It will be a more credible Android gaming box than any of the microconsoles (this is not exactly hard) but it will still be a video box first and foremost.
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Show all comments (14)
Jeff Kleist Writer, Marketing, Licensing 3 years ago
Robin, I believe they're targeting the ability to play midrange level XBLA games. That would seem achieveable. It'll run the Walking Dead, it'll run Strider, if Amazon is smart they'll be looking for exclusives that can be played while dinner is cooking

Amazons core demo is kids, and their professional 30-something parents. They want to make Minecraft, not street fighter. Double Helix was probably bought specifically for their nostalgia expertise (Strider is great!) that would appeal to that demo.
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Klaus Preisinger Freelance Writing 3 years ago
When Amazon expanded into creating TV shows, they were not aiming for no-budget trash television. They did not enter fringe TV markets either. They went after the big ones. They tried to make something you'd expect on a yearly list of Amazon bestsellers.

I do not want to talk down Strider, or anything other Double Helix have made, I love the new Strider, but it is a fringe game for a fringe audience and I do not see Amazon releasing a console just for the sake of having a dedicated device for fringe audience games.

At least, if they are calling it a games console.
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Adam Campbell Game Production Manager, Azoomee3 years ago
I remember the last article suggesting that both Google and Apple were potentially looking into a console move.

Back then I was highly supportive of the idea, seeing the Ouya as a prototype for what could be with a big corporation, evolved ARM based architectures and a strong distribution channels like you see in Amazon.

I'm just as confident and more so that this is would be a very good move for them. I feel that not only the TV gaming market could be blown wide open, the market is still looking for the best multi-media solution and destination - companies like Microsoft and Sony are trying to convince us they have the best offering, then you have the likes of Google and Apple that have only just touched on their potential here.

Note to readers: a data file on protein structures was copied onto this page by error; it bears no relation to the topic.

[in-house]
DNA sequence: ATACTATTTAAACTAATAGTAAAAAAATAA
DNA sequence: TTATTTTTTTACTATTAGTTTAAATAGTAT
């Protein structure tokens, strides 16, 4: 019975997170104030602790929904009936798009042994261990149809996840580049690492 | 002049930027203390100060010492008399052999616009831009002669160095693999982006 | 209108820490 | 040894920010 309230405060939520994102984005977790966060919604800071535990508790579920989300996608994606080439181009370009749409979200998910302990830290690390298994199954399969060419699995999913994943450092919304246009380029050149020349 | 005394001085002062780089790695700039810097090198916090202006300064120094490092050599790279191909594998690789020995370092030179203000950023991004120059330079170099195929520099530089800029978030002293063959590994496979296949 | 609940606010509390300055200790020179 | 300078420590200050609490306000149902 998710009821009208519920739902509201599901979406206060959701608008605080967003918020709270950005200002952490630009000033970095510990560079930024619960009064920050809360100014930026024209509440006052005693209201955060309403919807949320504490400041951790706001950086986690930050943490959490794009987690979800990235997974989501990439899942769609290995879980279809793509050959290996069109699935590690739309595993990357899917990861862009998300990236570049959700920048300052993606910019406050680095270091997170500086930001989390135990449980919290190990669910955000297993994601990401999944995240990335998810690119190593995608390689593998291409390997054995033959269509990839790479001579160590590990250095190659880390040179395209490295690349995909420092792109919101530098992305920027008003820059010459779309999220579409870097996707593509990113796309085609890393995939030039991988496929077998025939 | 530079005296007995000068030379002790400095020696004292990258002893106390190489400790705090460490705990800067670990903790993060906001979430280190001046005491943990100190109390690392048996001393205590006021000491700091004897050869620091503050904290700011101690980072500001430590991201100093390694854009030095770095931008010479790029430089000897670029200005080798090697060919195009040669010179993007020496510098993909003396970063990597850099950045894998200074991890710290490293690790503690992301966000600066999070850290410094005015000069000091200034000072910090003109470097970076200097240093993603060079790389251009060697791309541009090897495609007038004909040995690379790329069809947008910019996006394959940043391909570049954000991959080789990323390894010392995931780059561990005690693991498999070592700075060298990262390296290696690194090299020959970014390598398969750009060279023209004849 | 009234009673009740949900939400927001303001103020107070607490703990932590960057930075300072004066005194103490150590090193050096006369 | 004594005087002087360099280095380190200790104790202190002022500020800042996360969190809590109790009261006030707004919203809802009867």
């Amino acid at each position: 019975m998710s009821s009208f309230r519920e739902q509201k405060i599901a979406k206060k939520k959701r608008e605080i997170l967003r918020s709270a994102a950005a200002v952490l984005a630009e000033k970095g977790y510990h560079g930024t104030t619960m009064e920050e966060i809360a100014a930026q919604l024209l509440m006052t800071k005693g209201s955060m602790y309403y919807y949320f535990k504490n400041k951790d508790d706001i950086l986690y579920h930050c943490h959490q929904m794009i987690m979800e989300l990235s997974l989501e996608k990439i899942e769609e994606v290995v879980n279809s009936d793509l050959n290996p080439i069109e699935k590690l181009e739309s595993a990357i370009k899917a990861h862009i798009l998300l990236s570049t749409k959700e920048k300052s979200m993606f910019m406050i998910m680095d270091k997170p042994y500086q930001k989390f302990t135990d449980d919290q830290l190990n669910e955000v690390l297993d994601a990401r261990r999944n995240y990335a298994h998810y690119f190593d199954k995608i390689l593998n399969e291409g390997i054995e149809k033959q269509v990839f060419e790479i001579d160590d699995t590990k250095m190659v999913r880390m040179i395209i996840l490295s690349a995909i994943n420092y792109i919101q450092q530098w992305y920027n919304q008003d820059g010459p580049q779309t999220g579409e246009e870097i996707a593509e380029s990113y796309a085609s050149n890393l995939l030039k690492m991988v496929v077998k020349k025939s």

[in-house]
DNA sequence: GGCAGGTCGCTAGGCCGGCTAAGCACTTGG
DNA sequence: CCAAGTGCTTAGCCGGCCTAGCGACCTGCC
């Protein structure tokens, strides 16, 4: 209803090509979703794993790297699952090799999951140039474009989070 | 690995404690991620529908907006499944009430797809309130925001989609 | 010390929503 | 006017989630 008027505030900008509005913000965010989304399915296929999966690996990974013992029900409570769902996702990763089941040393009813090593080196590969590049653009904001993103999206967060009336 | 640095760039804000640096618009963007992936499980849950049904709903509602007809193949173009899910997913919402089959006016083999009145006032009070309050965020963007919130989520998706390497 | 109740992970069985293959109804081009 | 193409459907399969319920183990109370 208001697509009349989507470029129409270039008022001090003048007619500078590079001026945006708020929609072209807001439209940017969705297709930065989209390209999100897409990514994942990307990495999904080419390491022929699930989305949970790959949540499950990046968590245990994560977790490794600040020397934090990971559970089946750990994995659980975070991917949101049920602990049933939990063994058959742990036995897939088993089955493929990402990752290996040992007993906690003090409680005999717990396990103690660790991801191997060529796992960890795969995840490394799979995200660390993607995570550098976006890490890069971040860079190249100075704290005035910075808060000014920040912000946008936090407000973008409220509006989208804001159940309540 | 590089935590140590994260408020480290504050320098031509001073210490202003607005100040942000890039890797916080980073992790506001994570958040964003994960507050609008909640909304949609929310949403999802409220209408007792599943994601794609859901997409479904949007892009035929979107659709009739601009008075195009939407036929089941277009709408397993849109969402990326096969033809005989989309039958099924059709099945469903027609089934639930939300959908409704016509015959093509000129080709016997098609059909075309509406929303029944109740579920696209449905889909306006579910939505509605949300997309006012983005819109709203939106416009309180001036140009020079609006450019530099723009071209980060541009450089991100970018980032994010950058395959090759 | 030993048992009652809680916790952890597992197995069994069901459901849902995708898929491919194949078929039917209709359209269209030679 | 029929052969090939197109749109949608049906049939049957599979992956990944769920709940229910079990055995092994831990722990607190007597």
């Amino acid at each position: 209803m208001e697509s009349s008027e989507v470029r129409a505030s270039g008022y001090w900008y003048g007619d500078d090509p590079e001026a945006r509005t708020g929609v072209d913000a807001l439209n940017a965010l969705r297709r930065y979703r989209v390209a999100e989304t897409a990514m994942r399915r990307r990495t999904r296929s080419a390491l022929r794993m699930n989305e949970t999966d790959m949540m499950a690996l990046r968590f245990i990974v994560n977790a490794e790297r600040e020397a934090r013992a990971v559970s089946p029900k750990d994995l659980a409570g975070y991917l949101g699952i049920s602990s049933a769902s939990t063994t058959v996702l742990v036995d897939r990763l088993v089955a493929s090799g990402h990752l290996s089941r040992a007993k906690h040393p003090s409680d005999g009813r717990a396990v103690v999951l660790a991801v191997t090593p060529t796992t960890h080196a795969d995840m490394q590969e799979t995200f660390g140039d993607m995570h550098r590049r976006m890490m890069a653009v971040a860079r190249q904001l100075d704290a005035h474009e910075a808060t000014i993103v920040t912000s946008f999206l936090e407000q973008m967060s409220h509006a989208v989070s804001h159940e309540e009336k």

Google, Amazon and Apple have all the funds, all the on-line distribution capability and the right people coming in behind them to produce a serious threat to the big guns in the living room.
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Jeff Kleist Writer, Marketing, Licensing 3 years ago
I'm not saying they'd make Strider. The audience I'm talking about works best on brand recognition. SomSnce they have a firm grasp on making modern versions of old games, that would be a target.

Amazon is aiming for the mobile space+. They're not interested in dropping $15-20 million on a risky AAA game when they can drop 3 and buy a season of TV with the rest. It's not their market. If this thing blows up gangbusters might that be in their future? Maybe, but not right now.
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Nick Wofford Hobbyist 3 years ago
The issue there is that this industry seems to only want to really support 3 systems. With Nintendo's current market share problems, Amazon may want to try and move in on that 3rd spot, but I don't know if they've got what it takes to claim it. For one thing, Nintendo certainly won't let them have it willingly. That's a fight that I wouldn't pick if I were Amazon.
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Adam Campbell Game Production Manager, Azoomee3 years ago

I think we run the danger of still thinking that the industry has a single dimension that consists of three incumbent console companies. Or that games are the only things that matter when it comes to their market potential.